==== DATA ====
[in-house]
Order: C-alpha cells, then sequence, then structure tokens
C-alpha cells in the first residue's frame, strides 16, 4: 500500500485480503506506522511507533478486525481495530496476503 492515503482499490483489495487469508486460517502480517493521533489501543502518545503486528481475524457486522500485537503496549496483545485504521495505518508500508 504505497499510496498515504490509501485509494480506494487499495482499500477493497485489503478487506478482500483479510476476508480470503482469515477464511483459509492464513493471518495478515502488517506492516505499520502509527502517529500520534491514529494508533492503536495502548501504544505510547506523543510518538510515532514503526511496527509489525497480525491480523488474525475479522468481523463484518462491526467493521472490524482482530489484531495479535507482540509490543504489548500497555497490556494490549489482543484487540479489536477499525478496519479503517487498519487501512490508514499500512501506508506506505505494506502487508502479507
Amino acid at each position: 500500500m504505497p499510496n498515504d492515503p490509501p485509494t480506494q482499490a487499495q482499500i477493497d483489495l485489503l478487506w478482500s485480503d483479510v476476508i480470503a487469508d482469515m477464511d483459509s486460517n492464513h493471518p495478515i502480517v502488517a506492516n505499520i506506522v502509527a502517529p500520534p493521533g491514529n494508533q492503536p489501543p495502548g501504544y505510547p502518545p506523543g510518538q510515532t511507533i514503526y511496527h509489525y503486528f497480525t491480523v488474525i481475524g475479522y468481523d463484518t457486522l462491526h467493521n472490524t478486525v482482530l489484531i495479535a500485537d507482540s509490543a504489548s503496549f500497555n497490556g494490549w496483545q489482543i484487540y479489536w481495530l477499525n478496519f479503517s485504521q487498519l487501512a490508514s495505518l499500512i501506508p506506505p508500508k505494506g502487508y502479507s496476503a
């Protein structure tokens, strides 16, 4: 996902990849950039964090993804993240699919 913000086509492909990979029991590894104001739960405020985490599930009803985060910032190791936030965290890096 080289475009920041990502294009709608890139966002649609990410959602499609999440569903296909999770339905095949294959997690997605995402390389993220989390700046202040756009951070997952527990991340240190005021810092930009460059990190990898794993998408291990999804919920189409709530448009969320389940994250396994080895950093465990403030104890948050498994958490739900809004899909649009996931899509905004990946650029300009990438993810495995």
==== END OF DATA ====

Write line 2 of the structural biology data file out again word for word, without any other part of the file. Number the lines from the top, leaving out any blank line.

Order: C-alpha cells, then sequence, then structure tokens